Pandemic and Brexit catalysts to creating self-sufficient nation?

19 May, 2020
Alex Demetriou

The coronavirus pandemic has seen supermarkets shelves stripped bare by stockpiling Brits, resulting in the supply chain struggling to keep up with the surge in demand. The movement of food has been disrupted like never before, with international travel limited and social distancing restrictions, making operating to meet the demand more challenging.

These challenges, could however, create an opportunity for the UK to become a more self-sufficient food producing nation.

The UK is currently between 50% - 60% self-sufficient in terms of food production, with 30% coming from Europe and the remainder from the Americas, Africa and the rest of the world. The highest self-sufficiency the UK has achieved in recent history was in 1984, when it was as high as 82%, but that has gradually decreased over the decades.

Some food items remain in high production in the UK, such as beef and cheese, where the UK produces 80% of what it requires. However, this is not the case for other categories such as tomatoes, where 50% is imported, or for items that do not grow in the UK, such as lemons, where the UK relies on Spain and South America for supply.

As consumers, we are used to having what we want, when we want it. Of course, that has a huge impact on global footprint with the movement of product from all over the world. Perhaps this re-set will guide us to moving back to be more seasonal eaters. For example, we grow amazing broccoli in the UK, yet we still import it because we want it 12 months a year, rather than seven months a year.

In order to become more self-sufficient, some experts say we will need to reduce the amount of meat we eat, so that we can use land more efficiently. Therefore, the recent movement towards vegan and flexitarian diets could play a role in the future landscape of our food production, with land currently being used for cattle used instead for lentils and pulses.

Restaurants and Gastro Pubs can play a part in helping us all to become more seasonal eaters, by adjusting their menus appropriately. We also know that innovation in these sectors drives further innovation in the home where people will try and replicate dishes. We have amazing chefs in the UK with wonderful creativity, they could just hold the key to unlocking part of this opportunity.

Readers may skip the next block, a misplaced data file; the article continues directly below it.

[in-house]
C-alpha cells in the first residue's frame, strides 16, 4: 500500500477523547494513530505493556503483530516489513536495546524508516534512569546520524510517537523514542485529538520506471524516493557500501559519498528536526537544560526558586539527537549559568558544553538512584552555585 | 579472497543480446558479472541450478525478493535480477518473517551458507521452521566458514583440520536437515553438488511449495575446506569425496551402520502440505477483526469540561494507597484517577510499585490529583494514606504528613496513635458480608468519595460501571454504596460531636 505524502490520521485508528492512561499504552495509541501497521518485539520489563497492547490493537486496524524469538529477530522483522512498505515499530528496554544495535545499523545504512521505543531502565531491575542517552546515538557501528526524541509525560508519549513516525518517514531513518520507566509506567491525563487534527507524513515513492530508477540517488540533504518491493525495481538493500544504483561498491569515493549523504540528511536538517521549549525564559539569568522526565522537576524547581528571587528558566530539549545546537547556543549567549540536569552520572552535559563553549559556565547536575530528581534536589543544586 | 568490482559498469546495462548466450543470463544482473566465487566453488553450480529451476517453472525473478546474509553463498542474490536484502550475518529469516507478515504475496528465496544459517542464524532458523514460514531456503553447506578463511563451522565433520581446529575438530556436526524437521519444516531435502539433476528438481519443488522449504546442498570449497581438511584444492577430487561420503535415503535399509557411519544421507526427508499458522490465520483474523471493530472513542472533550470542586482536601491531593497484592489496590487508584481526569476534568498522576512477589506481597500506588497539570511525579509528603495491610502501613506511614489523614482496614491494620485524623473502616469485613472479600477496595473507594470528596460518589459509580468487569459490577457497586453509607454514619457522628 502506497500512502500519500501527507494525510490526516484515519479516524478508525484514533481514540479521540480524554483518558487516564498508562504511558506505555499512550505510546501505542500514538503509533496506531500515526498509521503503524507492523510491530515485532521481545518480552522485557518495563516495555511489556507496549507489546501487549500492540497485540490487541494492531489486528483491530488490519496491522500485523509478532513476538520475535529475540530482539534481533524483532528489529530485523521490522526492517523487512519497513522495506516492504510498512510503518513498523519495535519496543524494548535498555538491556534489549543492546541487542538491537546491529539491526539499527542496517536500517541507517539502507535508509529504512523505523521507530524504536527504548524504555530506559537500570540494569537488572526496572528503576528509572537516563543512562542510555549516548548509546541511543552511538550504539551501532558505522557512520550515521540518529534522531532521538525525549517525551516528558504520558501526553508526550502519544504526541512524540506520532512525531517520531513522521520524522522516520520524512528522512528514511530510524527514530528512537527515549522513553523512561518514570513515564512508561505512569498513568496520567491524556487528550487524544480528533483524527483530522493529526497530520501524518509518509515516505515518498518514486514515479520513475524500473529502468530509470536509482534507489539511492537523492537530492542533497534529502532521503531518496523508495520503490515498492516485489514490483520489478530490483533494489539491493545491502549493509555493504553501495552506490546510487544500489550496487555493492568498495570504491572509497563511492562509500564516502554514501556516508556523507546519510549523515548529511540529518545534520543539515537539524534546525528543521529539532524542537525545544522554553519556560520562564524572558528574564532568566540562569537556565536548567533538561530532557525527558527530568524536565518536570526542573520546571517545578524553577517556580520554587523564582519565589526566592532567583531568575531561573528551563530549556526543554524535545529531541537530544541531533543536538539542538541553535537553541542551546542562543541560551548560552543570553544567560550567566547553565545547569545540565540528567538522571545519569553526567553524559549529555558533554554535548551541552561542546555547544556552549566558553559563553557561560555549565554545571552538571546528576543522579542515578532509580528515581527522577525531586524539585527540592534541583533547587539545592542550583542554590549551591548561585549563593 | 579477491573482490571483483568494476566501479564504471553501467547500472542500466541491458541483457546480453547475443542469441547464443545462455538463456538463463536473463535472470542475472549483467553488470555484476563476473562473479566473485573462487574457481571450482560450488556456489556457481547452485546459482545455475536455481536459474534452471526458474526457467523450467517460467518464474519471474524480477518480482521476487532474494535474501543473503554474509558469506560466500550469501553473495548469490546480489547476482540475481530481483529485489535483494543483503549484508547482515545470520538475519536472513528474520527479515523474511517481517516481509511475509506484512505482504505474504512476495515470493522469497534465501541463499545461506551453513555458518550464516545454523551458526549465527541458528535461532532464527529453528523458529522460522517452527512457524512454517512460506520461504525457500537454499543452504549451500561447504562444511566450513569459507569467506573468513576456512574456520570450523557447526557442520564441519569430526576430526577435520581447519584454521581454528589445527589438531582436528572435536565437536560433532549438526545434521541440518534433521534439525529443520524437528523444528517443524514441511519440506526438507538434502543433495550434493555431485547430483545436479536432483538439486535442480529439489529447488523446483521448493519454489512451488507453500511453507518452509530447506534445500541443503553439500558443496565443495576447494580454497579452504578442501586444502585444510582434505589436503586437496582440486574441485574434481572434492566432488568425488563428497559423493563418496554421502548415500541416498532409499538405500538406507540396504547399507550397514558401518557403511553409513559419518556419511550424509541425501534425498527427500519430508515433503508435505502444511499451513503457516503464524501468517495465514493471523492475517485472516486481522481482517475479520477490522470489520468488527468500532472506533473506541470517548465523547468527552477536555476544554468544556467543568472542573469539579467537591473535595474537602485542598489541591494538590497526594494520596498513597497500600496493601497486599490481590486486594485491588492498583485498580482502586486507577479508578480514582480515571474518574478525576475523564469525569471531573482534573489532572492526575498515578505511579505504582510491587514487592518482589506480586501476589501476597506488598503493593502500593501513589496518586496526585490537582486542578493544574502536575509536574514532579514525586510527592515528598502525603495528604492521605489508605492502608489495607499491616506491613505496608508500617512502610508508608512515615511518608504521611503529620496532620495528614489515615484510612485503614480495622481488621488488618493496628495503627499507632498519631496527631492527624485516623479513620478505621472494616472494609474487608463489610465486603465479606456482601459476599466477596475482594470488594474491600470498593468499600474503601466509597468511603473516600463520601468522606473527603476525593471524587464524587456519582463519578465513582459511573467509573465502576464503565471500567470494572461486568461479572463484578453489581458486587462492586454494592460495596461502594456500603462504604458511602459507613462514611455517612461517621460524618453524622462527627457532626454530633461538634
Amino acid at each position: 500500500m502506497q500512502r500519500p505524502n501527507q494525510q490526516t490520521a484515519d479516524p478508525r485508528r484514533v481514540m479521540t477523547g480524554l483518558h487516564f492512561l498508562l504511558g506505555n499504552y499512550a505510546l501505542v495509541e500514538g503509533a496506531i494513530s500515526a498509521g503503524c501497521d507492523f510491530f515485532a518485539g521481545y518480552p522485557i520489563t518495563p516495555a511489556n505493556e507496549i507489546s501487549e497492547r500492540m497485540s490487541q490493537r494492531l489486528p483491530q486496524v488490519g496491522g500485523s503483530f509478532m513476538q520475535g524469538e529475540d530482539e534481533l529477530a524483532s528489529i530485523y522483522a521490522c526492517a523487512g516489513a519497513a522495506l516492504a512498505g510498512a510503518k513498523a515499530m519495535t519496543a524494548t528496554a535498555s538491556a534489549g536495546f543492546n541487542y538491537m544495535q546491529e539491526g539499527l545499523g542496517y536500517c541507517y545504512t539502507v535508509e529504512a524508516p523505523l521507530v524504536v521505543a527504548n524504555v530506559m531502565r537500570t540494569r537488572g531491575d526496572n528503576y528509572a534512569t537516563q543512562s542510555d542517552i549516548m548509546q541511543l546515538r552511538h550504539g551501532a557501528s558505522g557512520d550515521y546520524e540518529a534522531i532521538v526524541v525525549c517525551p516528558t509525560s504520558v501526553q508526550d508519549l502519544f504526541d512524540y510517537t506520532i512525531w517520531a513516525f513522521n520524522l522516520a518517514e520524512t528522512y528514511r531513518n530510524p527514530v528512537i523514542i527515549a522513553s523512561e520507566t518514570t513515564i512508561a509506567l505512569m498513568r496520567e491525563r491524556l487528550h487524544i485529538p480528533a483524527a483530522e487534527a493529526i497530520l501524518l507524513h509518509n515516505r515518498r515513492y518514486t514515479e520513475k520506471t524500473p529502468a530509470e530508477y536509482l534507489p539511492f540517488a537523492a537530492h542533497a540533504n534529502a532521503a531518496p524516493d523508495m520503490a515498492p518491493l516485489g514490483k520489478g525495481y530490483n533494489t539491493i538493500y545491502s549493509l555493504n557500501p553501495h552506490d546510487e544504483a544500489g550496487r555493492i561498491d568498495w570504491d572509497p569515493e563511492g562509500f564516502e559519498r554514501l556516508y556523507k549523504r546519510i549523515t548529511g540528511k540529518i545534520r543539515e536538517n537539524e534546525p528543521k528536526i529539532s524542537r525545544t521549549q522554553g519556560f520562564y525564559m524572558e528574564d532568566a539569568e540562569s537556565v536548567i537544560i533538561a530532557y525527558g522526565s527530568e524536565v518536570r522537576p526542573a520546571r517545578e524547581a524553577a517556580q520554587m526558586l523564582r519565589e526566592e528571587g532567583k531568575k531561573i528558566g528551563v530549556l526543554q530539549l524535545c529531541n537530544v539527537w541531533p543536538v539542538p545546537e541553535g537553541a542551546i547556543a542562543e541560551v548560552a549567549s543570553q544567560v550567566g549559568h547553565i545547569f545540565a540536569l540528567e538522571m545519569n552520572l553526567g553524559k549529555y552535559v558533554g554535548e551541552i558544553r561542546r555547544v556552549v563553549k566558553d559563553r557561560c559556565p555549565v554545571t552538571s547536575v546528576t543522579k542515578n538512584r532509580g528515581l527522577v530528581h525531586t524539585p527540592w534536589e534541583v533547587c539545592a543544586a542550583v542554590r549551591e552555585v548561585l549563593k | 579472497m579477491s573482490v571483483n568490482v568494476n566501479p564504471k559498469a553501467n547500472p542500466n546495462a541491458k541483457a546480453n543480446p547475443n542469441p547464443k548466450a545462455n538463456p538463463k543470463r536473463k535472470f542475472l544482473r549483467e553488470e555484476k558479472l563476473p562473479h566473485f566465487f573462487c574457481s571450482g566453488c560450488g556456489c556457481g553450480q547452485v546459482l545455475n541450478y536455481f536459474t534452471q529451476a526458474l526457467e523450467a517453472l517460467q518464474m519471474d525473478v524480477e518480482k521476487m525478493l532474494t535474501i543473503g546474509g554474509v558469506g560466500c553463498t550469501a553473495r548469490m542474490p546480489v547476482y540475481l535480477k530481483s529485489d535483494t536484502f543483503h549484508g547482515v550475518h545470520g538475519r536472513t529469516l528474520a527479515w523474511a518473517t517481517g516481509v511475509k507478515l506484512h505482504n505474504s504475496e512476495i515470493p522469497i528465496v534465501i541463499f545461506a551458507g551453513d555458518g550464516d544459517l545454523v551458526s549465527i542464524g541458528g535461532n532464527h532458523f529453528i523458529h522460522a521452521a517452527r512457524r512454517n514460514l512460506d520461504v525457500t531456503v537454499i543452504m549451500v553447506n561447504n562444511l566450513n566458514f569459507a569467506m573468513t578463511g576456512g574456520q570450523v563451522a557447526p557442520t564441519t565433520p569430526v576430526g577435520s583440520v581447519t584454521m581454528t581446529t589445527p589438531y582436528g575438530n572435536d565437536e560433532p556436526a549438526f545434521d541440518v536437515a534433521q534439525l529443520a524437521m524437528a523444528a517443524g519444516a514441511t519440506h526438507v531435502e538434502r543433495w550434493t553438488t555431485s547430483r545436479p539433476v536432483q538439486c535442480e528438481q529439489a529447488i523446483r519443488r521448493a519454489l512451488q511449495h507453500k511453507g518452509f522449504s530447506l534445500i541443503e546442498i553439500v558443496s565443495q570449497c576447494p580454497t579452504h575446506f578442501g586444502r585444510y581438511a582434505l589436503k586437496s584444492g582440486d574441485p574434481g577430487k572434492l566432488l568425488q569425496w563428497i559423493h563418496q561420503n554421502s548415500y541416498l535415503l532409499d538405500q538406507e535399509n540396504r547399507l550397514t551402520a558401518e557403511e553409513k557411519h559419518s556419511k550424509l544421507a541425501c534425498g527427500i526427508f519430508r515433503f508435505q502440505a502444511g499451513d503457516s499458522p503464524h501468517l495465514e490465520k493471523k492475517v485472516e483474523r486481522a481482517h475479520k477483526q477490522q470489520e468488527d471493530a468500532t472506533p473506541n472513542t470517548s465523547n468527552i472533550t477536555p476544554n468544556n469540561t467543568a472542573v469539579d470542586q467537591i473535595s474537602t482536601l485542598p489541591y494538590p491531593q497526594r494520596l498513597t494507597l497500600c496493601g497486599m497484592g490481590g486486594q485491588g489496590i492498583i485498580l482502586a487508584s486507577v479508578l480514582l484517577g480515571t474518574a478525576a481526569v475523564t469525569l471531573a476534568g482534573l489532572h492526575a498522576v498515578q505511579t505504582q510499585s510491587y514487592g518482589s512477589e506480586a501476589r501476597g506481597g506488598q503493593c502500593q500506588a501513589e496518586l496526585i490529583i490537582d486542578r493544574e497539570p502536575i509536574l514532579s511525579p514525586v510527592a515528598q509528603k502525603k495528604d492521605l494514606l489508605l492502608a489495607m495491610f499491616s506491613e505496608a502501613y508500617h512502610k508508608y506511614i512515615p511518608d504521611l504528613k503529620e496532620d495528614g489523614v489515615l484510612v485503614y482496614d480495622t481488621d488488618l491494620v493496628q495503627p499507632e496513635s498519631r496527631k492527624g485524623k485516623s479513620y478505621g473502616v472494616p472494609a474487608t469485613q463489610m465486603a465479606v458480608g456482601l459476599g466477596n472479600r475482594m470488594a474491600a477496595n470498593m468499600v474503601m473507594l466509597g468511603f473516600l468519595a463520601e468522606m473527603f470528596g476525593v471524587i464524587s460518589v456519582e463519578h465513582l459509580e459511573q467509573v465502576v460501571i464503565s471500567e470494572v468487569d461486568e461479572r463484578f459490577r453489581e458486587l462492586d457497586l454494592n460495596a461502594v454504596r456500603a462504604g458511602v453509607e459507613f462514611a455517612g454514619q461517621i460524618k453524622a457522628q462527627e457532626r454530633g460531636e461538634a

Welfare standards of food production should also be considered in the UK’s ability to be a more self-sufficient society. The welfare standards being exceptionally high in the UK, it should mean we support the production of more food here. We should also have an appreciation as to how high British farming standards are, while we should exercise some caution when consuming produce from countries where standards are lower. For instance, the use of antibiotic growth promoters, chlorine washes for poultry production and growth promoting hormones are allowed in some countries but are banned in the UK. Furthermore, African Swine Flu has resulted in the culling of over 100m pigs globally, while the UK is yet to record a single case.

The supply chain challenge exposed by the coronavirus pandemic could be exasperated further when the UK moves beyond the current transition period of Brexit, which is due to cease at the end of this year, and new trade restrictions and taxes are enforced. This could create further opportunity for the UK to become self-sufficient, particularly via the fishing industry.

What the government decides to do with British fisheries post Brexit could also play a vital role in our move to be a more self-sufficient nation. Taking back control of the UK’s fishing zone could help, although that may also involve a change in eating habits. The UK still imports twice as much fish as it exports, with the top five species consumed being cod, tuna, prawns, salmon and haddock. Yet, the UK exports higher value seafood including crab, scallops and langoustine to France, Italy and Spain, who eat these items more regularly than we currently do in the UK.

Post the coronavirus pandemic and Brexit, could both be catalysts for the UK to lead a more self-sufficient way of life. This could act as a partial re-set with the UK population being less wasteful and having a greater appreciation of UK farmers, and indeed a greater appreciation as to how good the quality of UK produce is.

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